3. Implement the Currency Transaction Tax (CTT)
Both the current context of currency volatility, and the need for innovative resources for social development, speak volumes in favour of a Currency Transaction Tax. Such a tax could be instituted at a national level, with international or multilateral agreement for enforcement and implementation. In our view the issues involved are political rather than technical. They require the kind of political solution the United Nations can help to provide.
4. Address the structural inequities in the global trading system
In the context of the recent Summit of the Americas, we are more than ever aware that trade liberalization can compromise the goals of poverty eradication and ecological integrity. In the Financing for Development process, we must see measures that adequately challenge global imbalances in access, power, and decision-making imbalances that routinely poison and distort trade negotiations, when considered from the point of view of equity. Related to these structural distortions are the negative impacts of free but unfair trade on food security, and on human rights connected with access to education, basic health services, environmental health and income distribution (particularly in developing countries). Countries must retain the right to enact measures in the best interests of the health and well-being of their citizens, in the context of their own development plan.
5. Democratize the International Financial System
One outcome of the Financing for Development process should be a set of proposals that will position the United Nations as the central pillar within international financial and economic structures. This could be achieved through a strengthened leadership role for the Economic and Social Council. The Bretton Woods institutions and the World Trade Organization (WTO) must be brought under the framework of values, policies and democracy that is represented in the best of the United nations system. The international financial institutions should conform to core UN human rights covenants, as well as to conventions that enshrine UN-accepted principles of ecological sustainability, gender equity, and social justice. All states, but especially developing countries, must be assured of effective participation in the international financial institutions. That goal is currently far from being achieved, but it is essential.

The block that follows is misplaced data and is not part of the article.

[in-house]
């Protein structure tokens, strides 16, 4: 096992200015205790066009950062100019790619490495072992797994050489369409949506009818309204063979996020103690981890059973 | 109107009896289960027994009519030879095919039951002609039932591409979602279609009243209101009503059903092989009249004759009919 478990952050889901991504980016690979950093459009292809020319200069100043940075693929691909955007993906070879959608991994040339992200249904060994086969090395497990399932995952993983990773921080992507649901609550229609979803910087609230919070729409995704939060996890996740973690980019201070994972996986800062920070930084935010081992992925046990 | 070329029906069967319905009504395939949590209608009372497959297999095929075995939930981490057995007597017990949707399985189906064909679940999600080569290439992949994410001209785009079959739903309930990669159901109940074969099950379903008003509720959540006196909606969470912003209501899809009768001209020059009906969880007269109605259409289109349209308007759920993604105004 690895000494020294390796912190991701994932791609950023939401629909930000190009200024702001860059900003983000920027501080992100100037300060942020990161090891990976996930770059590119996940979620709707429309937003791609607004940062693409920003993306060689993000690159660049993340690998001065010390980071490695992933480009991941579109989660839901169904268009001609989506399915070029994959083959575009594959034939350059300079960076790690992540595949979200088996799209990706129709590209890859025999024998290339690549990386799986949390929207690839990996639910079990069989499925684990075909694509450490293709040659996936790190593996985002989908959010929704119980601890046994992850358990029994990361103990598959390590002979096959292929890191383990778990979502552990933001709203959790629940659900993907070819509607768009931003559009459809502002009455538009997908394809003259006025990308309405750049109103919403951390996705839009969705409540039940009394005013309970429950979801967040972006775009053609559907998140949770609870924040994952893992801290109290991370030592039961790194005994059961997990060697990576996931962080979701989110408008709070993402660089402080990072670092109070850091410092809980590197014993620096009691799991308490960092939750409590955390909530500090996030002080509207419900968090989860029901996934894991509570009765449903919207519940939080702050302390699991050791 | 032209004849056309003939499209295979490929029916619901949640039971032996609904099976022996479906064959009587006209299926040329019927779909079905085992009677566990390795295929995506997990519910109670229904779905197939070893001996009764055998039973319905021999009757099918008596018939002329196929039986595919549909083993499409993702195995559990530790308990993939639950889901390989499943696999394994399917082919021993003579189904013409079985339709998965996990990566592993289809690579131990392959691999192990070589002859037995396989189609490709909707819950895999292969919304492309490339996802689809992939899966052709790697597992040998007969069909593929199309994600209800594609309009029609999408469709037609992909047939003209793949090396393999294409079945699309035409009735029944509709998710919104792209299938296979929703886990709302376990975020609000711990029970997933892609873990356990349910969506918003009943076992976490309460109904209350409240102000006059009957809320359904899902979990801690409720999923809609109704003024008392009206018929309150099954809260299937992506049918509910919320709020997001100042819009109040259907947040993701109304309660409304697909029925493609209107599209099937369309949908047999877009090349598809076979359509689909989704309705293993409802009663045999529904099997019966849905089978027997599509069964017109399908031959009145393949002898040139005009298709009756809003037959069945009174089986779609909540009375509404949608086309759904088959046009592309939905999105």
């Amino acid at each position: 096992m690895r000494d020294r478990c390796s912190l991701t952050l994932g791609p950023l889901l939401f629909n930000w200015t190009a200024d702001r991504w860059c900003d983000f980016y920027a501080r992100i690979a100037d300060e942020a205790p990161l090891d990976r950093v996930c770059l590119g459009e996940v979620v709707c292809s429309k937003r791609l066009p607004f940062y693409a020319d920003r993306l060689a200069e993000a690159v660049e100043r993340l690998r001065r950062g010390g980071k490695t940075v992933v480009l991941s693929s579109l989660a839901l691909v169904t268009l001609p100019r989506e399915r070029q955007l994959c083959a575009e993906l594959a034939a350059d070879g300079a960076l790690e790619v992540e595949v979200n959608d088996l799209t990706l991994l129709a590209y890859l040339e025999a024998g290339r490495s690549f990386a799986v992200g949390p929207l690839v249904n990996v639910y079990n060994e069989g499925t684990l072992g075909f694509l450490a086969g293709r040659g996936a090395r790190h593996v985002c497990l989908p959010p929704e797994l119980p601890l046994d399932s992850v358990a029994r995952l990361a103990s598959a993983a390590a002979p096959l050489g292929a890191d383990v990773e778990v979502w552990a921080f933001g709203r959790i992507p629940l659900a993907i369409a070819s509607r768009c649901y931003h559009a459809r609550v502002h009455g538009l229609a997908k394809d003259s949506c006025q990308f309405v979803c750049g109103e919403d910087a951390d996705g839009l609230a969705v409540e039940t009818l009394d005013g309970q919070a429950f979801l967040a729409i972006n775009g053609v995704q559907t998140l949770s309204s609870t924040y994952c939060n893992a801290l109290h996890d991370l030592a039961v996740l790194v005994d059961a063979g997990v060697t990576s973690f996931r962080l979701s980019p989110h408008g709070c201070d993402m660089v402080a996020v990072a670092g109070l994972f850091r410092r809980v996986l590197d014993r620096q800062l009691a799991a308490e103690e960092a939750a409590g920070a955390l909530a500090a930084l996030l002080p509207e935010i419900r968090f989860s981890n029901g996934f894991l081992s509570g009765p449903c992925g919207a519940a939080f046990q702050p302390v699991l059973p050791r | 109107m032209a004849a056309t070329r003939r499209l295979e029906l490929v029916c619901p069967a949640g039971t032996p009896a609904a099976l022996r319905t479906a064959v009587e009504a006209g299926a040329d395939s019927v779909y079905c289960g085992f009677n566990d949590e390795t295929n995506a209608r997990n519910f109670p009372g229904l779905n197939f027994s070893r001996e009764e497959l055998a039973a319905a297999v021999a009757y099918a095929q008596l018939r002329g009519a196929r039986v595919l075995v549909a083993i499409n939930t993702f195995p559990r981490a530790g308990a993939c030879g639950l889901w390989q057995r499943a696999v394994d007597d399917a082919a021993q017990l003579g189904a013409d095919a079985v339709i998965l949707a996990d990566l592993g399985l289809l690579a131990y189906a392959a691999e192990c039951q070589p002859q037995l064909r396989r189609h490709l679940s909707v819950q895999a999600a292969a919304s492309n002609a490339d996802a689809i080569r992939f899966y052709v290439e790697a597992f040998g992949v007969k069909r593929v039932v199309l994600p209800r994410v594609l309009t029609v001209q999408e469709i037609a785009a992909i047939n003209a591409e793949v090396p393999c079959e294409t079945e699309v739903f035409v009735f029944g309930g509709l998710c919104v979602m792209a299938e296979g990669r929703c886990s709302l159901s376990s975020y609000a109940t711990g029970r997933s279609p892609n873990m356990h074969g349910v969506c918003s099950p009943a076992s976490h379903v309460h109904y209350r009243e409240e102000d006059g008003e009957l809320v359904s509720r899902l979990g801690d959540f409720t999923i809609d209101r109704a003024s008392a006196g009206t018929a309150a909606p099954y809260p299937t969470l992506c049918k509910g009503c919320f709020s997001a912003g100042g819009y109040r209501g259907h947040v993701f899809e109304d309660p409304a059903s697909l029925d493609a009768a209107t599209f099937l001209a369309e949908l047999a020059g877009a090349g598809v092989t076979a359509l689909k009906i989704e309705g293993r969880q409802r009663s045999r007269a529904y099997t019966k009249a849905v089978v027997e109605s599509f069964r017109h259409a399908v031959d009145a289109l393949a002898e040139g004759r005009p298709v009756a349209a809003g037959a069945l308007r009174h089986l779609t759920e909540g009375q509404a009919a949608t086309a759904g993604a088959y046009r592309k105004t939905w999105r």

The foregoing are some of the key measures we believe must be addressed in the Financing for Development process. Financing for Development must confront the fundamental challenges posed when markets fail to distribute equitably the wealth necessary to sustain social development for all. In a globalized world, such failures have immediate and devastating effects on peoples and communities. The task ahead is a difficult one. It includes setting in place structures and policies that will implement the international community's intention to make market decisions publicly accountable to agreed-on covenants concerning human rights and the common good.
For our part, we in the Canadian Council of Churches will continue to put forward proposals supportive of the goals of poverty eradication and ecological sustainability.
As members of the one human family, we express our gratitude for all efforts that will be made by yourself and your colleagues to achieve global progress towards these goals that are inseparable from the good of the human community.
Most Rev. André Vallée
President, Canadian Council of Churches, and
General Secretary, Canadian Council of Churches
cc. Nitin Desai, Under-Secretary General for Economic and Social Affairs
Abdulatif Al-Hammad, President, Arab Fund for Economic Development (Kuwait)
David Bryer, Director of OXFAM, United Kingdom
Mary Chinery-Hess, former Director-General, International Labour Organization (Ghana)
Jacques Delors, former President of the European Commission
Rebecca Greenspan, former Vice-President of Costa Rica
Majid Osman, former Finance Minister, Mozambique
Robert Rubin, former Secretary of the Treasury, United States of America
Manmohan Singh, former Minister of Finance, India
Ernesto Zedillo, former President, Mexico